# 12.4.4: The conjugate base mechanism

$$\newcommand{\vecs}[1]{\overset { \scriptstyle \rightharpoonup} {\mathbf{#1}} }$$ $$\newcommand{\vecd}[1]{\overset{-\!-\!\rightharpoonup}{\vphantom{a}\smash {#1}}}$$$$\newcommand{\id}{\mathrm{id}}$$ $$\newcommand{\Span}{\mathrm{span}}$$ $$\newcommand{\kernel}{\mathrm{null}\,}$$ $$\newcommand{\range}{\mathrm{range}\,}$$ $$\newcommand{\RealPart}{\mathrm{Re}}$$ $$\newcommand{\ImaginaryPart}{\mathrm{Im}}$$ $$\newcommand{\Argument}{\mathrm{Arg}}$$ $$\newcommand{\norm}[1]{\| #1 \|}$$ $$\newcommand{\inner}[2]{\langle #1, #2 \rangle}$$ $$\newcommand{\Span}{\mathrm{span}}$$ $$\newcommand{\id}{\mathrm{id}}$$ $$\newcommand{\Span}{\mathrm{span}}$$ $$\newcommand{\kernel}{\mathrm{null}\,}$$ $$\newcommand{\range}{\mathrm{range}\,}$$ $$\newcommand{\RealPart}{\mathrm{Re}}$$ $$\newcommand{\ImaginaryPart}{\mathrm{Im}}$$ $$\newcommand{\Argument}{\mathrm{Arg}}$$ $$\newcommand{\norm}[1]{\| #1 \|}$$ $$\newcommand{\inner}[2]{\langle #1, #2 \rangle}$$ $$\newcommand{\Span}{\mathrm{span}}$$$$\newcommand{\AA}{\unicode[.8,0]{x212B}}$$

The substitution reaction of acidic octahedral complexes (with ligands that can donate a proton) can be catalyzed in the presence of hydroxide ion ($$\ce{OH^-}$$. Through an initial acid-base reaction, the metal complex can be deprotonated to its conjugate base. The deprotonation increases electron density on the metal center, facilitating the loss of the leaving group ligand, especially when the leaving ligand is trans to the deprotonation site. This mechanism is referred to as the conjugate-base mechanism or the $${\mathrm{S}}_{\mathrm{N}}\mathrm{1CB}$$ (Substitution, Nucleophilic, first-order in the Conjugate Base mechanism) mechanism. Although it involves a dissociative rate-limiting step, the rate law is consistent with the second-order kinetics because the rate also depends on the initial reaction of the base with the metal complex. In this mechanism, the first step is formation of the conjugate base of the metal complex by deprotonation of one of its ligands. This is a case where numerous lines of evidence are necessary to establish the mechanism.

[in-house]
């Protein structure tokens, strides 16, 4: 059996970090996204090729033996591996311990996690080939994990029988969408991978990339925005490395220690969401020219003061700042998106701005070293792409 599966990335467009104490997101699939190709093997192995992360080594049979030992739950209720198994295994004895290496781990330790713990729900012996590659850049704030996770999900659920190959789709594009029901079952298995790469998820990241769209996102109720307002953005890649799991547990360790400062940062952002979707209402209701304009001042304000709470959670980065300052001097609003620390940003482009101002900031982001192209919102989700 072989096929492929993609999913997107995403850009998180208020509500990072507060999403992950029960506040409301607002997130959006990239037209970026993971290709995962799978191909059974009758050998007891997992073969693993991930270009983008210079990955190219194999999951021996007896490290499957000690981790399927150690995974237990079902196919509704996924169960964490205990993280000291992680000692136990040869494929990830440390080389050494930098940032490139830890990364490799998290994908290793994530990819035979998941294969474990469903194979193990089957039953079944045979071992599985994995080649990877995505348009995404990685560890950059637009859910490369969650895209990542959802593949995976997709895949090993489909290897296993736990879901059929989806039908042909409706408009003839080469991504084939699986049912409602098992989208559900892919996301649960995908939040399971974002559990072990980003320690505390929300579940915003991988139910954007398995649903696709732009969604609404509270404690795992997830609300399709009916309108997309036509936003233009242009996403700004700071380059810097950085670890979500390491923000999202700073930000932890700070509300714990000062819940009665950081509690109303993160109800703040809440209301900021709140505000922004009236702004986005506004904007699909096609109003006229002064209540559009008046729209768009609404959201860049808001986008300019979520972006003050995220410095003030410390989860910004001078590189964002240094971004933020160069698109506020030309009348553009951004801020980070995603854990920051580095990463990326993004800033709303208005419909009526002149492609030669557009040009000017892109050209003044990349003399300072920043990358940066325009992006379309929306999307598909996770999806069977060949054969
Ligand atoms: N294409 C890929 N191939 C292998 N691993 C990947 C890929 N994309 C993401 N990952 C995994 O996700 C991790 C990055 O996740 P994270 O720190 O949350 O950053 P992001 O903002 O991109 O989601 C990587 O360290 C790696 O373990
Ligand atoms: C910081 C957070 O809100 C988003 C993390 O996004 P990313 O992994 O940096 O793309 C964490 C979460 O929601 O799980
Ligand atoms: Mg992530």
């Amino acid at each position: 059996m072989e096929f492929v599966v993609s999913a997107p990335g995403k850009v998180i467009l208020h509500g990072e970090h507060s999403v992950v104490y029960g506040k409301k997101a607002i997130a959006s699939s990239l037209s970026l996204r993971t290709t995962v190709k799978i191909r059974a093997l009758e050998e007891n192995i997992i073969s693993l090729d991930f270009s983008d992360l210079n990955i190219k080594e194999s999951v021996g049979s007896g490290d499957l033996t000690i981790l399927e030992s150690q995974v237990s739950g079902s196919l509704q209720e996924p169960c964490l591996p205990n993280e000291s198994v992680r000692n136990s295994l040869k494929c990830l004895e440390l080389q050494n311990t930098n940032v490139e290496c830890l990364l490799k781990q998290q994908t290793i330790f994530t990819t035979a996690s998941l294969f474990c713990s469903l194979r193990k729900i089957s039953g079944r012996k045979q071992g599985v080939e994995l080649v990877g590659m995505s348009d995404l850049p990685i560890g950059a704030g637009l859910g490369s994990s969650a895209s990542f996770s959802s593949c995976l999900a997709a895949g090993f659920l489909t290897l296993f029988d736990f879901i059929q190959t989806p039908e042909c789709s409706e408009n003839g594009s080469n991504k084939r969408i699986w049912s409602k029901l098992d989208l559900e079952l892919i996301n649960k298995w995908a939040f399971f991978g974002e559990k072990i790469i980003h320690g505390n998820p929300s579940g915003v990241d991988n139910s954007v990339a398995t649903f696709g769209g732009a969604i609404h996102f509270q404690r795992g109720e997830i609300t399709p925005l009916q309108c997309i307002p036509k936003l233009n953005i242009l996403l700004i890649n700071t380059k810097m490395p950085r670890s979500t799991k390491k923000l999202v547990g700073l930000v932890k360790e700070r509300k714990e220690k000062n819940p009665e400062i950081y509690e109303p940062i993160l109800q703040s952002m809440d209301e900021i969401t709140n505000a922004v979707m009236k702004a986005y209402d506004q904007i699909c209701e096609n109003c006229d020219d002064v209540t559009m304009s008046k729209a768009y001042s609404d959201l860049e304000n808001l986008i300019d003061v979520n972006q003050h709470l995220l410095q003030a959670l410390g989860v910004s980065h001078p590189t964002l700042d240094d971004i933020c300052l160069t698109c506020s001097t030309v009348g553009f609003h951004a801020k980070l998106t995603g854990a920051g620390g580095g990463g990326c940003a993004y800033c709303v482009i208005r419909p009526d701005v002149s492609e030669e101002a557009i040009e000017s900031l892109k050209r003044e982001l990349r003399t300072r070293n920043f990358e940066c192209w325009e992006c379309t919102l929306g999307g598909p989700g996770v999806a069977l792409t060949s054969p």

Cobalt pentammine complexes, $$\ce{Co(NH3)5X^{n+}}$$, have been studied extensively and are found to react through the conjugate-base mechanism. The way in which the actual mechanism was determined, and how other possible mechanism were ruled out are described below.

## Evidence under acidic aqueous conditions

In acidic aqueous solutions, the reaction

$\ce{ [Co(NH3)_5X]^{2+} + Y^{-} -> [Co(NH3)_5Y]^{2+} + X^{-}} \nonumber$

was found to proceed through an aquo complex intermediate, $$\ce{[Co(NH3)_5{OH_2}]^{3+}}$$, which is also the dominant product despite the identity of the incoming ligand. In other words, to form the product of the reaction above, there are two substitution steps necessary (shown below).

\begin{align*} \ce{[Co(NH3)_5X]^{2+} + H2O} &\rightleftharpoons \ce{[Co(NH3)_5(OH2)]^{3+} + X^{-}} \tag{step 1, form aquo intermediate}\\[4pt] \ce{[Co(NH3)5(OH2)]^{3+} + Y^{-}} &\rightleftharpoons \ce{[Co(NH3)5Y]^{2+} + H2O } \tag{step 2, form final product} \end{align*}

The first step in the reaction is the breaking of a $$\ce{Co \bond{-} X}$$ bond and the formation of a $$\ce{Co \bond{-} OH2}$$ bond (step 1). Subsequently, $$\ce{Y^{-}}$$ can replace the aquo group (step 2).

In aqueous solution, water is always present at a much higher concentration than the various possible entering groups $$\ce{Y^{-}}$$, so it is reasonable that the aquo complex should be favored in the competition to form the new bond to $$\ce{Co(III)}$$. Nevertheless, the strength of the $$\ce{Co \bond{-} Y}$$ bond should depend on the nucleophilicity of $$\ce{Y^{-}}$$ in these substitution reactions. Thus, the amount of $$\ce{[Co(NH3)_5Y]^{2+}}$$ product should increase with increasing nucleophilicity of $$\ce{Y^{-}}$$. The fact that the aquo complex is the predominant reaction product despite the identity of $$\ce{Y^{-}}$$ strongly suggests that the the $$\ce{Co \bond{-} X}$$ bond breaking is more important in the reaction outcome than formation of the new bond to the incoming $$\ce{Y^{-}}$$.

This evidence indicates dissociative character in the reaction. But the nature of the substitution mechanism is still unclear. For example, is the original $$\ce{Co \bond{-}X}$$ bond completely broken before the new $$\ce{Co \bond{-} OH2}$$ bond has begun to form so that $$\ce{Co(NH3)_5^{3+}}$$ is a true intermediate? Does the mechanism involve a transitory intermediate where bonds are breaking and forming in a concerted fashion?

## Evidence under basic aqueous conditions

The evidence of reaction mechanism under basic conditions is seemingly contradictory to what is described above. When the entering group, $$Y^{-}$$, is the hydroxide ion, the reaction is

$\ce{ Co(NH3)_5X^{n+} + OH^{-} \to Co(NH3)_5OH^{2+} + X^{q-}} \nonumber$

Substitution by hydroxide ion is kinetically faster than by the aquo ligand in acidic solutions, and the rate is law found to be second-order: